Originally posted on the Holmes Report.
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[Originally posted on PRSAY, the PRSA blog.]
That’s a question a lot of media watchers have been asking lately. Now that the rules of communications and interaction are being rewritten by a generation of digital natives who live their lives online 24/7, it’s time to reevaluate what this job—which I have loved ever since I made the shift from advertising to PR about six years ago—really means.
As a PR professional, I’m fascinated by the messaging from both sides of the political aisle in the United States about the Navy SEAL mission that resulted in the killing of Osama bin Laden. Personal politics aside, most Americans would agree this was an incredibly important moment in Barack Obama’s presidency. News reports of the difficult decision-making process that led to his order have helped solidify half the population’s view of him as a strong leader and possibly helped to boost that view in the other half.
And yet it’s interesting to watch the unfolding credit/blame game. Some Democrats refuse to give any credit to prior administrations for work that helped lead to this day. Some Republicans refuse to give credit to the Obama administration without mentioning the Bush administrations in the same breath—or even before mentioning Obama.
Although my personal politics might be no secret (try Googling me), I admire the Bush administration’s message team. Their complete mastery of staying on message was enviable and took hard work and loyalty. Even though they are no longer in office—and have their own careers and opinions to tout—they continue that strong tradition of coordinated messaging.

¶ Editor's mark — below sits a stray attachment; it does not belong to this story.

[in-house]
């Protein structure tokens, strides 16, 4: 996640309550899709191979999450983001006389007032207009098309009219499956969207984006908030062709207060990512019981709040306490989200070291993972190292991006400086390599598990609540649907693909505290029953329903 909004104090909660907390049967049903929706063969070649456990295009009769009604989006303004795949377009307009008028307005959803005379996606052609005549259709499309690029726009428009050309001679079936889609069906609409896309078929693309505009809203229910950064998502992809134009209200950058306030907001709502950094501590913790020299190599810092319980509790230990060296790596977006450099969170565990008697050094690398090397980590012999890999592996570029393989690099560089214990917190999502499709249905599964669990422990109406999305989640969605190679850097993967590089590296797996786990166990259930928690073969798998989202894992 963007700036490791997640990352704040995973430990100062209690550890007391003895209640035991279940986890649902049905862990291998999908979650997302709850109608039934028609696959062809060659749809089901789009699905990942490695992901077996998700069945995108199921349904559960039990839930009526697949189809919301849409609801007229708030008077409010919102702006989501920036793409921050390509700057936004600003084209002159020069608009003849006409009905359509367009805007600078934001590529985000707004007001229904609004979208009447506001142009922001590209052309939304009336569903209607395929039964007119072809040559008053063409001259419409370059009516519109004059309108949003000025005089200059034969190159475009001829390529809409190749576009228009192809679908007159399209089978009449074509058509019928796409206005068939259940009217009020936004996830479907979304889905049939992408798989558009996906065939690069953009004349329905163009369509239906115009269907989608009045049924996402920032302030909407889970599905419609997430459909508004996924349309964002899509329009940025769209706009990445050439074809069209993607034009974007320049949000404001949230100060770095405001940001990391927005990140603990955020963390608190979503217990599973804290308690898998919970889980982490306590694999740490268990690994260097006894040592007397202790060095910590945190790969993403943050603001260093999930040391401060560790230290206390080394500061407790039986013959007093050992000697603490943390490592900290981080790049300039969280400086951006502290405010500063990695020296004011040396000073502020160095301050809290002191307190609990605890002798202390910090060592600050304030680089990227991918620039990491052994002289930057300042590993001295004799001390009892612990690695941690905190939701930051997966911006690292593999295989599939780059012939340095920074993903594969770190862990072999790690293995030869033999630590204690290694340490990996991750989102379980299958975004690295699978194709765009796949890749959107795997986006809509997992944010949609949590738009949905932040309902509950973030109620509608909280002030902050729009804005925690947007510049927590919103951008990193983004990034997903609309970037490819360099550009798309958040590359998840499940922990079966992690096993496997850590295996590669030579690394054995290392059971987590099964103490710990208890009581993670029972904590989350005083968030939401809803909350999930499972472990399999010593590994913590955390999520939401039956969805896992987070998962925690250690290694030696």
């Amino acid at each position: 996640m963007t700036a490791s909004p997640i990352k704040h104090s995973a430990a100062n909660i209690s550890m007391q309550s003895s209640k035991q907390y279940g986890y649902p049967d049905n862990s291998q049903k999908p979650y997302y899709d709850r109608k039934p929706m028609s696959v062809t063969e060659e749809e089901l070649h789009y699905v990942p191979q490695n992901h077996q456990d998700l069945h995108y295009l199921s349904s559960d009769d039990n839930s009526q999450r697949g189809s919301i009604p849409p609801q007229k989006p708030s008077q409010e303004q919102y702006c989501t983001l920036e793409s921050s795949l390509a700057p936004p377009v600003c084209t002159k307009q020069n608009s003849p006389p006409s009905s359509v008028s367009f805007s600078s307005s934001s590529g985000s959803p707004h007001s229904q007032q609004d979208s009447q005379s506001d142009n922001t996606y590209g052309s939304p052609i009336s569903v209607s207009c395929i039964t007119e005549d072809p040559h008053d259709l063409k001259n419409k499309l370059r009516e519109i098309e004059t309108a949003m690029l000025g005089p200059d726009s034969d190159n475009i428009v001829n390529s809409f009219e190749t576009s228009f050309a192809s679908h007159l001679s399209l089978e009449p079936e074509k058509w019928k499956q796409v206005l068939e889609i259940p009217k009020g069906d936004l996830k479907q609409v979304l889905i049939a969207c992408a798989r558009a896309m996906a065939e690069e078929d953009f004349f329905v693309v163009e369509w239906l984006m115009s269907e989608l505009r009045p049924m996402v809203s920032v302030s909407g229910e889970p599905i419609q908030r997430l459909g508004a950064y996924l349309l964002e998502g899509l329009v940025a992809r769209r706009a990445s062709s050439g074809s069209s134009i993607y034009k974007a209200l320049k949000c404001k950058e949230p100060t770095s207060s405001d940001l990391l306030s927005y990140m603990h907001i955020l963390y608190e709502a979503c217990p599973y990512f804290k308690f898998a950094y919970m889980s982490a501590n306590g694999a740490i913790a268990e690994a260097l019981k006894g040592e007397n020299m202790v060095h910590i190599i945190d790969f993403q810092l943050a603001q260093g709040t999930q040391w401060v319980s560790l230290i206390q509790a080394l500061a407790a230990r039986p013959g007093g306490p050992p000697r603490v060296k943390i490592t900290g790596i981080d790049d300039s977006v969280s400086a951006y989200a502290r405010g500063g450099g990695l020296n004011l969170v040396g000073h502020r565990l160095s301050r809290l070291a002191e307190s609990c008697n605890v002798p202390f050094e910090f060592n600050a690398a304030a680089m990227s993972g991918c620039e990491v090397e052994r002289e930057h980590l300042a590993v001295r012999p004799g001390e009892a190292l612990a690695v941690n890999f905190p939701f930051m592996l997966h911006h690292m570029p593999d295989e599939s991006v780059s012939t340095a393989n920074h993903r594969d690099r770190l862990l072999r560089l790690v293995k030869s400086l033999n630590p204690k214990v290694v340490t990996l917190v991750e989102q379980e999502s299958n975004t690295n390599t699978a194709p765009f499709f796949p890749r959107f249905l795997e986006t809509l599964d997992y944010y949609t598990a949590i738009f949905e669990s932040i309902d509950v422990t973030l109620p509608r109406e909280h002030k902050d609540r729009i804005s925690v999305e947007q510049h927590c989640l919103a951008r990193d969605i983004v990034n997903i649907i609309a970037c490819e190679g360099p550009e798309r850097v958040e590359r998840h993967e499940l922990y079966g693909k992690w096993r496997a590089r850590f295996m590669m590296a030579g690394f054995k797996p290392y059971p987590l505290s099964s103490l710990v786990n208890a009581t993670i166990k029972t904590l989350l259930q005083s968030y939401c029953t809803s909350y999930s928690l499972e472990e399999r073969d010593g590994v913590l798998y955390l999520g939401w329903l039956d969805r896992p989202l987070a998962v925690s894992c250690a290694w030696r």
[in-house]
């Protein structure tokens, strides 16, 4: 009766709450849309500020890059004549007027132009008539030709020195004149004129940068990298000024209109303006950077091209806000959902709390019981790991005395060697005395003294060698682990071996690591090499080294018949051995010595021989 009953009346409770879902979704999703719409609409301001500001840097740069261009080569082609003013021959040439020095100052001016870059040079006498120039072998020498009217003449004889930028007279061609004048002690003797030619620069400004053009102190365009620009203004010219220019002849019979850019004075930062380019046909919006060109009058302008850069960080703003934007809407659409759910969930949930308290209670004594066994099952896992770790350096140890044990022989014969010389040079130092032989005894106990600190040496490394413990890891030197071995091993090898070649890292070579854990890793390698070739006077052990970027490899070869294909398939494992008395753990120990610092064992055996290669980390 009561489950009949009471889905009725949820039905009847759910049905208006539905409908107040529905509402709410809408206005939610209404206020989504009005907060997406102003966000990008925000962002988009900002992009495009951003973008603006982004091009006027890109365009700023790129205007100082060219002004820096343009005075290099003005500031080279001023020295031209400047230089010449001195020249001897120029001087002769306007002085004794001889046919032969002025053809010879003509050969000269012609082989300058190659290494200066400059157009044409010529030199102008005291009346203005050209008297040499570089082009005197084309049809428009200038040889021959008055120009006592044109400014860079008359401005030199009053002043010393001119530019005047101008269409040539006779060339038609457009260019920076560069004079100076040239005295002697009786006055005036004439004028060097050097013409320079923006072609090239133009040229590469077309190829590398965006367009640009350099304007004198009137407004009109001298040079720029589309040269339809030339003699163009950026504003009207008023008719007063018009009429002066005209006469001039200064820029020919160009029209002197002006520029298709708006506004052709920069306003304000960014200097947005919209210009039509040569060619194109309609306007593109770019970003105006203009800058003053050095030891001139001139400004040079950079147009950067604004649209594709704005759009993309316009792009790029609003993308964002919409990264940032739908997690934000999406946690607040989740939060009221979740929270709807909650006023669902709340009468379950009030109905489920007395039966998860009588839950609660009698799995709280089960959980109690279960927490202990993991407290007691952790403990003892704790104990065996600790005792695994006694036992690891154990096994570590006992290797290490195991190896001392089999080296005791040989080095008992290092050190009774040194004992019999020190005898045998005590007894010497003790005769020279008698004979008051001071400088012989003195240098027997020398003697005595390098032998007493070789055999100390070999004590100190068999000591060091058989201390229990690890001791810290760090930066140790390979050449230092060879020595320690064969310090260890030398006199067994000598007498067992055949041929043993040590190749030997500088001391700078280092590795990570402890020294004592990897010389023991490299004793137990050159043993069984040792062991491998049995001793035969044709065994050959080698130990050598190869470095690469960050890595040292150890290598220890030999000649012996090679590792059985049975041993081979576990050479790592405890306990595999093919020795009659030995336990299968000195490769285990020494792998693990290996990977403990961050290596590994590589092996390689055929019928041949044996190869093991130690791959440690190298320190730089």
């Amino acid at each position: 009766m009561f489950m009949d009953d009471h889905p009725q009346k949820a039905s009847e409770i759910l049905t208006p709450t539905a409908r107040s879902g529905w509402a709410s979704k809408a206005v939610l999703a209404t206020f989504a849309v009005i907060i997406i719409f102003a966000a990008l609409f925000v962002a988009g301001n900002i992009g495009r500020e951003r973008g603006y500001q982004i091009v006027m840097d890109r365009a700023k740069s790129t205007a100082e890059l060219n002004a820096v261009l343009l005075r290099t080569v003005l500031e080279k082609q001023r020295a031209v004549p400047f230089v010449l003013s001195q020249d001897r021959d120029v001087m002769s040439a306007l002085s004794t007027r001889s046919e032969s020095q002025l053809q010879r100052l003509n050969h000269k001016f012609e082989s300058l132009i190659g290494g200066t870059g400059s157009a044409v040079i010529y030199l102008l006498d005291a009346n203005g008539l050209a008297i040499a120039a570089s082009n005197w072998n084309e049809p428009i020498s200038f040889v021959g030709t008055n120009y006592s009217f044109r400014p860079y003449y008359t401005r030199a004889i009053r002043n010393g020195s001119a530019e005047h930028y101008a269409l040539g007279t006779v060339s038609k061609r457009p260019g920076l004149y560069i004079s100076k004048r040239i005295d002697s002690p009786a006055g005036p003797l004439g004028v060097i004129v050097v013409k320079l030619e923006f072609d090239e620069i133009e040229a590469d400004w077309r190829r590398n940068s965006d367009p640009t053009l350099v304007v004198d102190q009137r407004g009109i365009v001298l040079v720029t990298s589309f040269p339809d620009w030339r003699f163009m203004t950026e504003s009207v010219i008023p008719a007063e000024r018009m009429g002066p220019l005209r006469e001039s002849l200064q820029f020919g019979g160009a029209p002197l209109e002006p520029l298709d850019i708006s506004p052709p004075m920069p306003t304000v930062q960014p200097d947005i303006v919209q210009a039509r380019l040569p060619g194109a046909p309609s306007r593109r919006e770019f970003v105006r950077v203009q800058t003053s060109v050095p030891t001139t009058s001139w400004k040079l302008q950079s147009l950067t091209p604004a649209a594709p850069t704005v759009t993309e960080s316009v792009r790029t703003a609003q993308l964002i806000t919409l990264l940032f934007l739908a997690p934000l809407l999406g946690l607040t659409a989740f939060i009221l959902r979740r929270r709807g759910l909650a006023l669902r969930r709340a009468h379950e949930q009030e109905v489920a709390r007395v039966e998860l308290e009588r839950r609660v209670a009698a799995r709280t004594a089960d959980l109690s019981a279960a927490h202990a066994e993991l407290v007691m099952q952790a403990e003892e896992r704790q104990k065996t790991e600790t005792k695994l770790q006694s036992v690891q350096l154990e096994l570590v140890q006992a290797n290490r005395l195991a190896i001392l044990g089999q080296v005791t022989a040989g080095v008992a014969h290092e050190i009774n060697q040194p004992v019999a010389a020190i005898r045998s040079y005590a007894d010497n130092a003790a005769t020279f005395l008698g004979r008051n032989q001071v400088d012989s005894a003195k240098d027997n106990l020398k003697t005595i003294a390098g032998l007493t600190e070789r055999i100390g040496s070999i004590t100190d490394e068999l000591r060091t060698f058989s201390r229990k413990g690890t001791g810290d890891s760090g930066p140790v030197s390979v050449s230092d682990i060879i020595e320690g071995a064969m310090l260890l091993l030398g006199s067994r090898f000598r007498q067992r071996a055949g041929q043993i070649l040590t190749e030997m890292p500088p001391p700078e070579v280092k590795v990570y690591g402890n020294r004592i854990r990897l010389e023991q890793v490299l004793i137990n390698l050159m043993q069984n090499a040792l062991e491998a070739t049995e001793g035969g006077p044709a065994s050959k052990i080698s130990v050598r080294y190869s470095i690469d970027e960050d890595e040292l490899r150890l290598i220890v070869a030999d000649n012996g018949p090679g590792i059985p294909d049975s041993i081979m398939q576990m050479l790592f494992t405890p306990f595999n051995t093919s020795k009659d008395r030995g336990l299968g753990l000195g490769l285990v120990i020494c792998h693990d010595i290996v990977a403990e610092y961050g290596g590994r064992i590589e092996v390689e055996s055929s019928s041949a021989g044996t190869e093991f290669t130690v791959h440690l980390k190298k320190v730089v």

Consider a sampling of news reports. Wednesday, The New York Times chronicled the various reactions of former Bush administration heavyweights, including these:
And from the other side of the aisle?
President Bush, very classily, I thought, declined the invitation offered by President Obama to appear with him at Ground Zero yesterday. Some news reports have said he felt his team didn’t receive enough credit from Obama when the initial announcements were made, but openly he cited his reasoning as a desire to stay out of the public eye. I don’t pretend to know his personal feelings on this or any issue, but he certainly deserves to have some strong emotions, having been the president who was in office during the worst terrorist attack on American soil. But staying away—along with President Obama’s decision not to speak at Ground Zero—helps this moment belong to the victims’ families, as it should.
So whose message wins? I hope no one person’s. The implications of this accomplishment are too big for any one individual or administration to receive all the credit. As a nation, it is a time of reflection and remembrance of lives lost and acknowledgment that justice has been served. No messaging document can express that.
Photo credit: creative commons/by uhuru1701